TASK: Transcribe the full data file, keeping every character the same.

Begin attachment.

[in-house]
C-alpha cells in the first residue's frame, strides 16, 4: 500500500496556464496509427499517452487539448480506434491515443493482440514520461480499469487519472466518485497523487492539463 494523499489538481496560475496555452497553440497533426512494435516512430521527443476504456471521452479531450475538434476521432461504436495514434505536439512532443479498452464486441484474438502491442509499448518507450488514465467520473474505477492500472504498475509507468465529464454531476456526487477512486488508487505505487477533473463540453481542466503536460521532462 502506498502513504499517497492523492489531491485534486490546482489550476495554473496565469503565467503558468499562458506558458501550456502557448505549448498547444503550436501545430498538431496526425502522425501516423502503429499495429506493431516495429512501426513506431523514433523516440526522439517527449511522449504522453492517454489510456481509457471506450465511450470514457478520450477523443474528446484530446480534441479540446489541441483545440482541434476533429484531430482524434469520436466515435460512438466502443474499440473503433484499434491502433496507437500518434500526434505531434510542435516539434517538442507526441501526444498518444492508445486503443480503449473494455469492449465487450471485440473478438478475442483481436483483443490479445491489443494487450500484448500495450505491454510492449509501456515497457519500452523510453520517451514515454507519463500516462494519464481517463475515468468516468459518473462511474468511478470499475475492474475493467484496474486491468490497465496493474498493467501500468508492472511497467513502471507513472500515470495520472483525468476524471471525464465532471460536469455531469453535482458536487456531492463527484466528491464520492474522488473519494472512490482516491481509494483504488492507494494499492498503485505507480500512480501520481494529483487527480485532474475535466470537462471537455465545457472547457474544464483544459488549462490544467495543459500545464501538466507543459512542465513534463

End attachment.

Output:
[in-house]
C-alpha cells in the first residue's frame, strides 16, 4: 500500500496556464496509427499517452487539448480506434491515443493482440514520461480499469487519472466518485497523487492539463 494523499489538481496560475496555452497553440497533426512494435516512430521527443476504456471521452479531450475538434476521432461504436495514434505536439512532443479498452464486441484474438502491442509499448518507450488514465467520473474505477492500472504498475509507468465529464454531476456526487477512486488508487505505487477533473463540453481542466503536460521532462 502506498502513504499517497492523492489531491485534486490546482489550476495554473496565469503565467503558468499562458506558458501550456502557448505549448498547444503550436501545430498538431496526425502522425501516423502503429499495429506493431516495429512501426513506431523514433523516440526522439517527449511522449504522453492517454489510456481509457471506450465511450470514457478520450477523443474528446484530446480534441479540446489541441483545440482541434476533429484531430482524434469520436466515435460512438466502443474499440473503433484499434491502433496507437500518434500526434505531434510542435516539434517538442507526441501526444498518444492508445486503443480503449473494455469492449465487450471485440473478438478475442483481436483483443490479445491489443494487450500484448500495450505491454510492449509501456515497457519500452523510453520517451514515454507519463500516462494519464481517463475515468468516468459518473462511474468511478470499475475492474475493467484496474486491468490497465496493474498493467501500468508492472511497467513502471507513472500515470495520472483525468476524471471525464465532471460536469455531469453535482458536487456531492463527484466528491464520492474522488473519494472512490482516491481509494483504488492507494494499492498503485505507480500512480501520481494529483487527480485532474475535466470537462471537455465545457472547457474544464483544459488549462490544467495543459500545464501538466507543459512542465513534463